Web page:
You have to admit it: talk of the 'curse of Cameron' - an unfortunate series of events where British sporting teams and individuals have lost or done less well than expected while our beloved PM is in attendance - is pretty absurd. Of course, were it the other way round, then Tory press would be harping on about the curse of Brown, or Milliband, or whoever, but that's not the point; it's probably a damning indictment of the state of political debate in the UK. How can the presence or otherwise of a particular person, amid a crowd of thousands of other spectators, really bring about defeat or victory? No more than an unfortunate set of coincidences. End of. Apparently Cameron was even advised to stay away, at one point. It's utterly ridiculous.
But then again, blaming other people for things which are by no means their fault has become a trade-mark of this government. Blame has been directed at the poor, the weak, the immigrant, the 'foreign', the last government; indeed against anyone other than Cameron's friends who might actually be responsible. In fact, while we're on the topic of sport, only today the odious Cameron blamed school teachers for shortcomings in school sport (when it has been Tory governments that have forced schools to sell off playing fields, and have cut funds and other arrangements). It's reported here. As Mark Steel wrote today, if the games really were about Cameronian Tory values, the winners would inherit their medals and blame the rest for wanting 'something for nothing'.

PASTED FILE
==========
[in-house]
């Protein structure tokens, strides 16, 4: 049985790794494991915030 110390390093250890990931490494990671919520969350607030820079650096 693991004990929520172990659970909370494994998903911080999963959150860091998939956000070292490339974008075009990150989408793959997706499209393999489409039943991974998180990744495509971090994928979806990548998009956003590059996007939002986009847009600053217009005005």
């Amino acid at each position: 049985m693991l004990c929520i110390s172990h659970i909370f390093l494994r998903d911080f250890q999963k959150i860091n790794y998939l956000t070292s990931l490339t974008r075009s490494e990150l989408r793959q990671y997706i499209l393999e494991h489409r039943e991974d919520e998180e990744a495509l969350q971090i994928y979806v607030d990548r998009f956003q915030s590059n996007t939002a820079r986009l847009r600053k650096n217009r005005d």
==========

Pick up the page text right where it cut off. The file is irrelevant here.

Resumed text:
So yes, it is ludicrous to blame Cameron for sporting disappointments and if it costs him politically then that is even more ridiculous. But I hope it does. I really do. Try a taste of your own medicine, Dave. Like it?